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Sriracha shortage is coming as producer halts production over supply crisis

'Unfortunately, this is out of our control and without this essential ingredient we are unable to produce any of our products.'

Sriracha shortage is coming as producer halts production over supply crisis
AP Photo/Nick Ut, File
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Sriracha, the famous hot sauce, will soon be unavailable to customers in the United States due supply shortages. 

Chilli peppers, the main ingredient, are hard to come by. According to Bloomberg, the Southern California-based Huy Fong Inc. confirmed that its Sriracha products, including Hot Chilli Sauce, Chili Garlic, and Sambal Oelek, will be suspended for the summer. 

Writing in an email to its customers, the company described the chili pepper shortage as “severe,” blaming the climate for the low yield from its farms in California, New Mexico and Mexico. The company says that weather conditions were affecting the quality of the peppers and worsening the already dire shortage. 

Huy Fong Inc. said all orders submitted after April 19 would be fulfilled after Labor Day. 

“Unfortunately, this is out of our control and without this essential ingredient we are unable to produce any of our products,” the company stated. “We understand this may cause issues. However, during this time we will not accept any new orders to be placed before September as we will not have enough inventory to fulfill your order.” 

The shortage of Sriracha comes as the United States grapples with supply chain shortages. Since last fall, numerous industries have struggled with low availability of key resources, with buyers complaining of shortages in the automotive industry, computer parts, and more recently baby formula.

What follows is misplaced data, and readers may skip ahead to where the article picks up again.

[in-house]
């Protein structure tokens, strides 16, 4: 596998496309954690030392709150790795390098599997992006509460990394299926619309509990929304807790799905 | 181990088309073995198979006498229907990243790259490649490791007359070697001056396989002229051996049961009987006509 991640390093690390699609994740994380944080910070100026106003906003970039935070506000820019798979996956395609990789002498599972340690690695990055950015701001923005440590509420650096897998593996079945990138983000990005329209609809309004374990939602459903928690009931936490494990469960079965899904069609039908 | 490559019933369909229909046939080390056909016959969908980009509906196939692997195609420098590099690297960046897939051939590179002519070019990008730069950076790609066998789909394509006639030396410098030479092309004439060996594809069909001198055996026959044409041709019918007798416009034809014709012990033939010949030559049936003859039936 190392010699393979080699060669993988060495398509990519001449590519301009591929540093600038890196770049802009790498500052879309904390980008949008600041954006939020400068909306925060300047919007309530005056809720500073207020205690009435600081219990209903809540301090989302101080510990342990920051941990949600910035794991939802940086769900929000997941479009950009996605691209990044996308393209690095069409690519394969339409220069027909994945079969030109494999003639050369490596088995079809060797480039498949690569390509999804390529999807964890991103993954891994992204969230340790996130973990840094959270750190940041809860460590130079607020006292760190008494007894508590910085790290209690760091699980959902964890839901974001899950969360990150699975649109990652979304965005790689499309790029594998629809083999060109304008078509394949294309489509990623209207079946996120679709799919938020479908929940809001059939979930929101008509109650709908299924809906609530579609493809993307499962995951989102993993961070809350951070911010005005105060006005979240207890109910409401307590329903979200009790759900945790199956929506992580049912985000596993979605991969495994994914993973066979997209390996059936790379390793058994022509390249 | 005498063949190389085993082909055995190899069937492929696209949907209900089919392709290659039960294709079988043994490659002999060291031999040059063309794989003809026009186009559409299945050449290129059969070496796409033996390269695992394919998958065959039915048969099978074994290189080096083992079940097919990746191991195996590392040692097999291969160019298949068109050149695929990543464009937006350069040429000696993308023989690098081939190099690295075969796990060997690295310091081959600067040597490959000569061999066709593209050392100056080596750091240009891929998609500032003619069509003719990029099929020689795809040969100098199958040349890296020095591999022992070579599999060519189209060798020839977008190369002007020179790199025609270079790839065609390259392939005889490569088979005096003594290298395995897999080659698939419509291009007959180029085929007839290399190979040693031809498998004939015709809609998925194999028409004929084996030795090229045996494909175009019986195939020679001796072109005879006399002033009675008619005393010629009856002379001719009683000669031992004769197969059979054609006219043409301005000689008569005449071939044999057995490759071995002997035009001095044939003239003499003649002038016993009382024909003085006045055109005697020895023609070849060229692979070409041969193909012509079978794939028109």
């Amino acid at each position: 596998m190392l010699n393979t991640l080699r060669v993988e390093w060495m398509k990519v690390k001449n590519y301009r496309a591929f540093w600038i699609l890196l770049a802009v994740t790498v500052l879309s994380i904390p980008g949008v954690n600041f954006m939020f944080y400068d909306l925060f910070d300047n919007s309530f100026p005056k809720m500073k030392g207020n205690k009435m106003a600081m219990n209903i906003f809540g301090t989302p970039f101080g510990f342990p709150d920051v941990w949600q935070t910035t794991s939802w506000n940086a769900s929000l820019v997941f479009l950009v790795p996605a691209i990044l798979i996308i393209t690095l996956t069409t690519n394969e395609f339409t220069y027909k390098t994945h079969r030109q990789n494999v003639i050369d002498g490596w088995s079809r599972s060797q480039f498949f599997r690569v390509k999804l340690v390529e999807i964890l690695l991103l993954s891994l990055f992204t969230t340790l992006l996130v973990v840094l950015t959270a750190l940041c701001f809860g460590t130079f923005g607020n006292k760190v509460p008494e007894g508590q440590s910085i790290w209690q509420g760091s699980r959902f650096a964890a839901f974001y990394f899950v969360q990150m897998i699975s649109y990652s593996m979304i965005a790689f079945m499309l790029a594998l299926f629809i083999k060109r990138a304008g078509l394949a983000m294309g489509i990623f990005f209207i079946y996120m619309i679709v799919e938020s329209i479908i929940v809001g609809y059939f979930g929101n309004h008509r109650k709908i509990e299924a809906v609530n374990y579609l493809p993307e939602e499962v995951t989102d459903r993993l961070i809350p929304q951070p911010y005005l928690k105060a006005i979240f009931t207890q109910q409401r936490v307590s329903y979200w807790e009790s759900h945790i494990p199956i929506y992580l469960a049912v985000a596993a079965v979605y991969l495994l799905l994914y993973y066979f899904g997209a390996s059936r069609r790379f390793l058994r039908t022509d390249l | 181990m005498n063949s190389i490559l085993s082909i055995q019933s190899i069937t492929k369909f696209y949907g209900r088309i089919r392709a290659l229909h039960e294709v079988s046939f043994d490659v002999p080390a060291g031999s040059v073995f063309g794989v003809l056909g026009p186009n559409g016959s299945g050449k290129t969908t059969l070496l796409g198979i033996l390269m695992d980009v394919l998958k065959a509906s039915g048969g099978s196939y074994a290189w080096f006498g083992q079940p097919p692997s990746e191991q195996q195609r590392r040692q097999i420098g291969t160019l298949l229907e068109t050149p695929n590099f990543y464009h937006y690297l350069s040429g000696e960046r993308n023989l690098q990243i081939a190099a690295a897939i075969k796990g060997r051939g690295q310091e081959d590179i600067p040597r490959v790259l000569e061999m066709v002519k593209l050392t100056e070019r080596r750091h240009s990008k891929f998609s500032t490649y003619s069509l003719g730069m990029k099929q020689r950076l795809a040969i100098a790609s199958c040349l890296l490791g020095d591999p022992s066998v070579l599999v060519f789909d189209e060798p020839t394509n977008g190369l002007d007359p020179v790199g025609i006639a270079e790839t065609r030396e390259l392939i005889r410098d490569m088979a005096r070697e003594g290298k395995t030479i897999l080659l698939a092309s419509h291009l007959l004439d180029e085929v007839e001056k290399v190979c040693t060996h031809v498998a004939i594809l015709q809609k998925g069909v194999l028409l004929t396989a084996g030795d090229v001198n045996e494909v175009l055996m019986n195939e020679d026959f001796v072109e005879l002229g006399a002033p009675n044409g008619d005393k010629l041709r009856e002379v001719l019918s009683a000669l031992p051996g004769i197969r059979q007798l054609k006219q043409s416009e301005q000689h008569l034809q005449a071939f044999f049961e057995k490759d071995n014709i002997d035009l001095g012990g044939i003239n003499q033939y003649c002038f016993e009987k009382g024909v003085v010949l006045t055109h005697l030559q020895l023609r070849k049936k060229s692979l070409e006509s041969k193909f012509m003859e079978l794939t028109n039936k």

Huy Fong Inc. told Axios that it hopes to resume production in the fall. 

Much like the United States, Mexico is currently going through a drought, causing numerous agricultural bottlenecks. In addition to shortages caused by the drought, a shortage of fertilizer also threatens to disrupt food supply chains, with its expenses rising by 90% from last year as of this February. 

The situation has been made more dire by the Russian invasion of Ukraine. Together, both Russia and Ukraine combined produce around 12% of the world’s calories, and 30% of the world’s traded wheat, according to National Geographic. 

The United Nations warned on Wednesday that an estimated 1.6 billion people in 94 countries are already exposed to one dimension of the crisis. Currently, 1.2 billion people are said to be living in perfect-storm countries which are severely vulnerable to all three dimensions of the food, energy and finance crisis. 

“Three months into the Russian invasion of Ukraine, we face a new reality,” said UN chief Antonio Guterres. “For those on the ground, every day brings new bloodshed and suffering.  And for people around the world, the war is threatening to unleash an unprecedented wave of hunger and destitution, leaving social and economic chaos in its wake.”

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